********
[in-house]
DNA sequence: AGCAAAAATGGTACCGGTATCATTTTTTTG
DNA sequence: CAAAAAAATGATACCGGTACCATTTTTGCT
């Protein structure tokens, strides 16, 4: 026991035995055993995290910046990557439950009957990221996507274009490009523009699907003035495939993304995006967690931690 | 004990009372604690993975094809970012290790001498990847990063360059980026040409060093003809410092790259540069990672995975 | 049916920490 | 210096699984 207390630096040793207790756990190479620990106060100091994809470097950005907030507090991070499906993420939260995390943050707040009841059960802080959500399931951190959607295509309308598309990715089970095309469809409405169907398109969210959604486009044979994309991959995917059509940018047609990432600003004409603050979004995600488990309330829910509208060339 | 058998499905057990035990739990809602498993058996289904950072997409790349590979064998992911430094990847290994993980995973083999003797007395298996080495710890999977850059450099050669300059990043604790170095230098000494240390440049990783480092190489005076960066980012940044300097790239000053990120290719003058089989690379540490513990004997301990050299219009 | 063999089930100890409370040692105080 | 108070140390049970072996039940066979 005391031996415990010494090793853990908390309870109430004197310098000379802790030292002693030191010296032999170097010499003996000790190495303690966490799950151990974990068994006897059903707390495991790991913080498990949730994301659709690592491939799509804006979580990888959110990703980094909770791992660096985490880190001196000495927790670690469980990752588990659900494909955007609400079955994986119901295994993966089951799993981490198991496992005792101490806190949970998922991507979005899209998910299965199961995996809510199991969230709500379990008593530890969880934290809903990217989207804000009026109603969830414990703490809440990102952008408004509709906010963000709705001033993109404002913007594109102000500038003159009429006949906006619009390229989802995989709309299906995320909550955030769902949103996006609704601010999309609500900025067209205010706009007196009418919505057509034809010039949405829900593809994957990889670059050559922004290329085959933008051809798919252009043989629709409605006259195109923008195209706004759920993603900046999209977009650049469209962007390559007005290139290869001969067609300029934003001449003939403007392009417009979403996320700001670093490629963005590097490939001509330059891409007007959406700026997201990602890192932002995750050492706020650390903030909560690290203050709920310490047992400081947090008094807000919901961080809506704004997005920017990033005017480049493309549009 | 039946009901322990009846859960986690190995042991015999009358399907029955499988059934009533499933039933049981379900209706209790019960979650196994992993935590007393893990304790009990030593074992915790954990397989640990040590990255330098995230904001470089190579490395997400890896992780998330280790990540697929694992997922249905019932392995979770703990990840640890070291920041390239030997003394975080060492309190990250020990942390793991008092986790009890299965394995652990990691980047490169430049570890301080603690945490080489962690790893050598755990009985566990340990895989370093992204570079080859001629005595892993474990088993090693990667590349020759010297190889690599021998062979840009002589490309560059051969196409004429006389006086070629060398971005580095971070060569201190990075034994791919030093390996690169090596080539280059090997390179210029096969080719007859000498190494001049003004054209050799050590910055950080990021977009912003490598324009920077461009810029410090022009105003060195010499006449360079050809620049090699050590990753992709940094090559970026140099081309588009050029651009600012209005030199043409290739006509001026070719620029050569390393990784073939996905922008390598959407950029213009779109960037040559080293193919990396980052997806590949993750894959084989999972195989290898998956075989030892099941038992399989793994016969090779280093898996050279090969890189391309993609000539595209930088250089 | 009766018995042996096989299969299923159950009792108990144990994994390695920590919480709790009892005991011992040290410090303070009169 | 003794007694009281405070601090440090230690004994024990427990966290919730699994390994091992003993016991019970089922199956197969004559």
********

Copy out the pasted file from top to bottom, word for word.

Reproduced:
[in-house]
DNA sequence: AGCAAAAATGGTACCGGTATCATTTTTTTG
DNA sequence: CAAAAAAATGATACCGGTACCATTTTTGCT
């Protein structure tokens, strides 16, 4: 026991035995055993995290910046990557439950009957990221996507274009490009523009699907003035495939993304995006967690931690 | 004990009372604690993975094809970012290790001498990847990063360059980026040409060093003809410092790259540069990672995975 | 049916920490 | 210096699984 207390630096040793207790756990190479620990106060100091994809470097950005907030507090991070499906993420939260995390943050707040009841059960802080959500399931951190959607295509309308598309990715089970095309469809409405169907398109969210959604486009044979994309991959995917059509940018047609990432600003004409603050979004995600488990309330829910509208060339 | 058998499905057990035990739990809602498993058996289904950072997409790349590979064998992911430094990847290994993980995973083999003797007395298996080495710890999977850059450099050669300059990043604790170095230098000494240390440049990783480092190489005076960066980012940044300097790239000053990120290719003058089989690379540490513990004997301990050299219009 | 063999089930100890409370040692105080 | 108070140390049970072996039940066979 005391031996415990010494090793853990908390309870109430004197310098000379802790030292002693030191010296032999170097010499003996000790190495303690966490799950151990974990068994006897059903707390495991790991913080498990949730994301659709690592491939799509804006979580990888959110990703980094909770791992660096985490880190001196000495927790670690469980990752588990659900494909955007609400079955994986119901295994993966089951799993981490198991496992005792101490806190949970998922991507979005899209998910299965199961995996809510199991969230709500379990008593530890969880934290809903990217989207804000009026109603969830414990703490809440990102952008408004509709906010963000709705001033993109404002913007594109102000500038003159009429006949906006619009390229989802995989709309299906995320909550955030769902949103996006609704601010999309609500900025067209205010706009007196009418919505057509034809010039949405829900593809994957990889670059050559922004290329085959933008051809798919252009043989629709409605006259195109923008195209706004759920993603900046999209977009650049469209962007390559007005290139290869001969067609300029934003001449003939403007392009417009979403996320700001670093490629963005590097490939001509330059891409007007959406700026997201990602890192932002995750050492706020650390903030909560690290203050709920310490047992400081947090008094807000919901961080809506704004997005920017990033005017480049493309549009 | 039946009901322990009846859960986690190995042991015999009358399907029955499988059934009533499933039933049981379900209706209790019960979650196994992993935590007393893990304790009990030593074992915790954990397989640990040590990255330098995230904001470089190579490395997400890896992780998330280790990540697929694992997922249905019932392995979770703990990840640890070291920041390239030997003394975080060492309190990250020990942390793991008092986790009890299965394995652990990691980047490169430049570890301080603690945490080489962690790893050598755990009985566990340990895989370093992204570079080859001629005595892993474990088993090693990667590349020759010297190889690599021998062979840009002589490309560059051969196409004429006389006086070629060398971005580095971070060569201190990075034994791919030093390996690169090596080539280059090997390179210029096969080719007859000498190494001049003004054209050799050590910055950080990021977009912003490598324009920077461009810029410090022009105003060195010499006449360079050809620049090699050590990753992709940094090559970026140099081309588009050029651009600012209005030199043409290739006509001026070719620029050569390393990784073939996905922008390598959407950029213009779109960037040559080293193919990396980052997806590949993750894959084989999972195989290898998956075989030892099941038992399989793994016969090779280093898996050279090969890189391309993609000539595209930088250089 | 009766018995042996096989299969299923159950009792108990144990994994390695920590919480709790009892005991011992040290410090303070009169 | 003794007694009281405070601090440090230690004994024990427990966290919730699994390994091992003993016991019970089922199956197969004559």